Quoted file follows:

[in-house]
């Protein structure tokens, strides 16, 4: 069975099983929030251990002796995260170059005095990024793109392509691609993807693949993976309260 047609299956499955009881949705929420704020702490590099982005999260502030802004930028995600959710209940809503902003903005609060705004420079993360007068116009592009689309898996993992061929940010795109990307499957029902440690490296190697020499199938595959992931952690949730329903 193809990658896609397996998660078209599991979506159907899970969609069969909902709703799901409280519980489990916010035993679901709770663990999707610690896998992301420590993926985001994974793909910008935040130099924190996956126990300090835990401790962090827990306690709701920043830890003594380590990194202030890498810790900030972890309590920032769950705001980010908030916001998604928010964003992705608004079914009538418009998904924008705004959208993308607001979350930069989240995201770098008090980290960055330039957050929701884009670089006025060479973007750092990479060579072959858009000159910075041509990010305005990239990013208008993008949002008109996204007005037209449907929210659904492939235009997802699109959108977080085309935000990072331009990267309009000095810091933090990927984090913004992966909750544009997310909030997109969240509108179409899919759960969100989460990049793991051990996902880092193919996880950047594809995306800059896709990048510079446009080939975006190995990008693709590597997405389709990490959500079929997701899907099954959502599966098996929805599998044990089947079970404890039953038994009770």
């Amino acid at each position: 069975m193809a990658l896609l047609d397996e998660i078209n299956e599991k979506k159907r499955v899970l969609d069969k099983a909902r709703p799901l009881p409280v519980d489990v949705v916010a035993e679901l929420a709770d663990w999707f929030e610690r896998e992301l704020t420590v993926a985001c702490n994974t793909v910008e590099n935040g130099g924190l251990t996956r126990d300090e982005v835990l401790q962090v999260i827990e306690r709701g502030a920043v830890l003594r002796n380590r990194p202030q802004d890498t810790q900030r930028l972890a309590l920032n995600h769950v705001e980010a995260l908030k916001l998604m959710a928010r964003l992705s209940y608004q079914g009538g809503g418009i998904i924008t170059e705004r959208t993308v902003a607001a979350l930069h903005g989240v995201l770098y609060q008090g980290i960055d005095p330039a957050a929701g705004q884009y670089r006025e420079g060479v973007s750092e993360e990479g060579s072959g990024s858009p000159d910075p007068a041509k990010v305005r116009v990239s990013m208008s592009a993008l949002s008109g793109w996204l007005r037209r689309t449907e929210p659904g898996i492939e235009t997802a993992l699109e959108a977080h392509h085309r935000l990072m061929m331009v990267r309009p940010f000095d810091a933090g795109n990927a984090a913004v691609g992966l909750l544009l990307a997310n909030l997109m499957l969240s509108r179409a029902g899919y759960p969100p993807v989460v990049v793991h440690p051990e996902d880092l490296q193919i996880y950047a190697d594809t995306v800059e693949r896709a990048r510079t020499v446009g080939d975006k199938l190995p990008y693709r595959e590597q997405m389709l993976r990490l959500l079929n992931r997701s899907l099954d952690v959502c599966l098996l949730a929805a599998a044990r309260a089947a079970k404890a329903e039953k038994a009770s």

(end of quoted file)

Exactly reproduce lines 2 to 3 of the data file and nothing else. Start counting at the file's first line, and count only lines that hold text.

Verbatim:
């Protein structure tokens, strides 16, 4: 069975099983929030251990002796995260170059005095990024793109392509691609993807693949993976309260 047609299956499955009881949705929420704020702490590099982005999260502030802004930028995600959710209940809503902003903005609060705004420079993360007068116009592009689309898996993992061929940010795109990307499957029902440690490296190697020499199938595959992931952690949730329903 193809990658896609397996998660078209599991979506159907899970969609069969909902709703799901409280519980489990916010035993679901709770663990999707610690896998992301420590993926985001994974793909910008935040130099924190996956126990300090835990401790962090827990306690709701920043830890003594380590990194202030890498810790900030972890309590920032769950705001980010908030916001998604928010964003992705608004079914009538418009998904924008705004959208993308607001979350930069989240995201770098008090980290960055330039957050929701884009670089006025060479973007750092990479060579072959858009000159910075041509990010305005990239990013208008993008949002008109996204007005037209449907929210659904492939235009997802699109959108977080085309935000990072331009990267309009000095810091933090990927984090913004992966909750544009997310909030997109969240509108179409899919759960969100989460990049793991051990996902880092193919996880950047594809995306800059896709990048510079446009080939975006190995990008693709590597997405389709990490959500079929997701899907099954959502599966098996929805599998044990089947079970404890039953038994009770």
């Amino acid at each position: 069975m193809a990658l896609l047609d397996e998660i078209n299956e599991k979506k159907r499955v899970l969609d069969k099983a909902r709703p799901l009881p409280v519980d489990v949705v916010a035993e679901l929420a709770d663990w999707f929030e610690r896998e992301l704020t420590v993926a985001c702490n994974t793909v910008e590099n935040g130099g924190l251990t996956r126990d300090e982005v835990l401790q962090v999260i827990e306690r709701g502030a920043v830890l003594r002796n380590r990194p202030q802004d890498t810790q900030r930028l972890a309590l920032n995600h769950v705001e980010a995260l908030k916001l998604m959710a928010r964003l992705s209940y608004q079914g009538g809503g418009i998904i924008t170059e705004r959208t993308v902003a607001a979350l930069h903005g989240v995201l770098y609060q008090g980290i960055d005095p330039a957050a929701g705004q884009y670089r006025e420079g060479v973007s750092e993360e990479g060579s072959g990024s858009p000159d910075p007068a041509k990010v305005r116009v990239s990013m208008s592009a993008l949002s008109g793109w996204l007005r037209r689309t449907e929210p659904g898996i492939e235009t997802a993992l699109e959108a977080h392509h085309r935000l990072m061929m331009v990267r309009p940010f000095d810091a933090g795109n990927a984090a913004v691609g992966l909750l544009l990307a997310n909030l997109m499957l969240s509108r179409a029902g899919y759960p969100p993807v989460v990049v793991h440690p051990e996902d880092l490296q193919i996880y950047a190697d594809t995306v800059e693949r896709a990048r510079t020499v446009g080939d975006k199938l190995p990008y693709r595959e590597q997405m389709l993976r990490l959500l079929n992931r997701s899907l099954d952690v959502c599966l098996l949730a929805a599998a044990r309260a089947a079970k404890a329903e039953k038994a009770s």